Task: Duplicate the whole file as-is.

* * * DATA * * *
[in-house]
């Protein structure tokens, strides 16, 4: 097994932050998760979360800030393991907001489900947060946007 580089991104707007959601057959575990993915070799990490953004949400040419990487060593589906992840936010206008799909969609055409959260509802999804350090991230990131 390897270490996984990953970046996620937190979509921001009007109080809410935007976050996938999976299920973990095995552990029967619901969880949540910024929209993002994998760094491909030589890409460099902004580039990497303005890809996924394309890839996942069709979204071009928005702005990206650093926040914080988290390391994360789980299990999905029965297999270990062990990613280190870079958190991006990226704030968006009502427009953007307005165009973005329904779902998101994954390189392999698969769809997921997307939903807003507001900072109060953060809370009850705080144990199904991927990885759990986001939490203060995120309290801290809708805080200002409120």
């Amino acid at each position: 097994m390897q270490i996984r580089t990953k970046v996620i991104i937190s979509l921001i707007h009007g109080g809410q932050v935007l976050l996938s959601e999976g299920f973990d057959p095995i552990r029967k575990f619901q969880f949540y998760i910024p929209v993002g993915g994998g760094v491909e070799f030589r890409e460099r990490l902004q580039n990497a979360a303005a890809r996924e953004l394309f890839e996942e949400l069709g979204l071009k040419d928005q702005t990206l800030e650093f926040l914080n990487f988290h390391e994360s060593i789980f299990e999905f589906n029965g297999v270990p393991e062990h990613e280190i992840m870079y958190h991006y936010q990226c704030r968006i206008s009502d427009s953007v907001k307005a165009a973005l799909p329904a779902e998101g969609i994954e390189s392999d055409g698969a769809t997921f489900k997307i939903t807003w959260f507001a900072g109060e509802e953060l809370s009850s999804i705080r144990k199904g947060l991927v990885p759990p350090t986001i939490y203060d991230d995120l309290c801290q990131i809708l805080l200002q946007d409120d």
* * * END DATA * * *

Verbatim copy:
[in-house]
């Protein structure tokens, strides 16, 4: 097994932050998760979360800030393991907001489900947060946007 580089991104707007959601057959575990993915070799990490953004949400040419990487060593589906992840936010206008799909969609055409959260509802999804350090991230990131 390897270490996984990953970046996620937190979509921001009007109080809410935007976050996938999976299920973990095995552990029967619901969880949540910024929209993002994998760094491909030589890409460099902004580039990497303005890809996924394309890839996942069709979204071009928005702005990206650093926040914080988290390391994360789980299990999905029965297999270990062990990613280190870079958190991006990226704030968006009502427009953007307005165009973005329904779902998101994954390189392999698969769809997921997307939903807003507001900072109060953060809370009850705080144990199904991927990885759990986001939490203060995120309290801290809708805080200002409120």
């Amino acid at each position: 097994m390897q270490i996984r580089t990953k970046v996620i991104i937190s979509l921001i707007h009007g109080g809410q932050v935007l976050l996938s959601e999976g299920f973990d057959p095995i552990r029967k575990f619901q969880f949540y998760i910024p929209v993002g993915g994998g760094v491909e070799f030589r890409e460099r990490l902004q580039n990497a979360a303005a890809r996924e953004l394309f890839e996942e949400l069709g979204l071009k040419d928005q702005t990206l800030e650093f926040l914080n990487f988290h390391e994360s060593i789980f299990e999905f589906n029965g297999v270990p393991e062990h990613e280190i992840m870079y958190h991006y936010q990226c704030r968006i206008s009502d427009s953007v907001k307005a165009a973005l799909p329904a779902e998101g969609i994954e390189s392999d055409g698969a769809t997921f489900k997307i939903t807003w959260f507001a900072g109060e509802e953060l809370s009850s999804i705080r144990k199904g947060l991927v990885p759990p350090t986001i939490y203060d991230d995120l309290c801290q990131i809708l805080l200002q946007d409120d």